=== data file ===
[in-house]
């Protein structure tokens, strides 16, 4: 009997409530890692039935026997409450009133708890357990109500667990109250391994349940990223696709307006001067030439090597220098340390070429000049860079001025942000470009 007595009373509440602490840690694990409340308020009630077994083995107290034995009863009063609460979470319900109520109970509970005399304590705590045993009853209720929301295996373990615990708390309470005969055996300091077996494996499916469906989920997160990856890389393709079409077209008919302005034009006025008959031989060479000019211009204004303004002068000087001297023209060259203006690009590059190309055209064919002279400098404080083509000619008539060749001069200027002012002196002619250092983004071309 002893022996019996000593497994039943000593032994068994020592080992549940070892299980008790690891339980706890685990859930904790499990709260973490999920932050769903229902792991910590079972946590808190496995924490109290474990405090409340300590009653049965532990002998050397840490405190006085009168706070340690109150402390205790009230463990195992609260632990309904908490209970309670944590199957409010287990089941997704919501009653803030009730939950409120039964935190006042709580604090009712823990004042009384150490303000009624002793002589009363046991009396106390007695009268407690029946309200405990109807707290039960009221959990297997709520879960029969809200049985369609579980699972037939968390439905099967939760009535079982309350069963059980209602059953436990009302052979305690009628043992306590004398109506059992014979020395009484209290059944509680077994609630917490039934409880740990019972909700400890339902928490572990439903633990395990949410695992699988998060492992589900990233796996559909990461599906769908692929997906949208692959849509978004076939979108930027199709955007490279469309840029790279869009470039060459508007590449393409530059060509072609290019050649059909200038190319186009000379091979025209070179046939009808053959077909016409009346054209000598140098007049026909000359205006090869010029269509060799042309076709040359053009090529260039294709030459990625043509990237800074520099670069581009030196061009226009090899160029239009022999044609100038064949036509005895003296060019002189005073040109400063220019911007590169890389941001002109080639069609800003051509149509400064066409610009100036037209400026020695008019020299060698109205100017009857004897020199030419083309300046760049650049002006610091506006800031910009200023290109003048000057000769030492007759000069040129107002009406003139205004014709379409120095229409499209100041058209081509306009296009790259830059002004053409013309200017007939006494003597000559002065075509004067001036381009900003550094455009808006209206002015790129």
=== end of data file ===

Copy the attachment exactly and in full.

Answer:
[in-house]
């Protein structure tokens, strides 16, 4: 009997409530890692039935026997409450009133708890357990109500667990109250391994349940990223696709307006001067030439090597220098340390070429000049860079001025942000470009 007595009373509440602490840690694990409340308020009630077994083995107290034995009863009063609460979470319900109520109970509970005399304590705590045993009853209720929301295996373990615990708390309470005969055996300091077996494996499916469906989920997160990856890389393709079409077209008919302005034009006025008959031989060479000019211009204004303004002068000087001297023209060259203006690009590059190309055209064919002279400098404080083509000619008539060749001069200027002012002196002619250092983004071309 002893022996019996000593497994039943000593032994068994020592080992549940070892299980008790690891339980706890685990859930904790499990709260973490999920932050769903229902792991910590079972946590808190496995924490109290474990405090409340300590009653049965532990002998050397840490405190006085009168706070340690109150402390205790009230463990195992609260632990309904908490209970309670944590199957409010287990089941997704919501009653803030009730939950409120039964935190006042709580604090009712823990004042009384150490303000009624002793002589009363046991009396106390007695009268407690029946309200405990109807707290039960009221959990297997709520879960029969809200049985369609579980699972037939968390439905099967939760009535079982309350069963059980209602059953436990009302052979305690009628043992306590004398109506059992014979020395009484209290059944509680077994609630917490039934409880740990019972909700400890339902928490572990439903633990395990949410695992699988998060492992589900990233796996559909990461599906769908692929997906949208692959849509978004076939979108930027199709955007490279469309840029790279869009470039060459508007590449393409530059060509072609290019050649059909200038190319186009000379091979025209070179046939009808053959077909016409009346054209000598140098007049026909000359205006090869010029269509060799042309076709040359053009090529260039294709030459990625043509990237800074520099670069581009030196061009226009090899160029239009022999044609100038064949036509005895003296060019002189005073040109400063220019911007590169890389941001002109080639069609800003051509149509400064066409610009100036037209400026020695008019020299060698109205100017009857004897020199030419083309300046760049650049002006610091506006800031910009200023290109003048000057000769030492007759000069040129107002009406003139205004014709379409120095229409499209100041058209081509306009296009790259830059002004053409013309200017007939006494003597000559002065075509004067001036381009900003550094455009808006209206002015790129």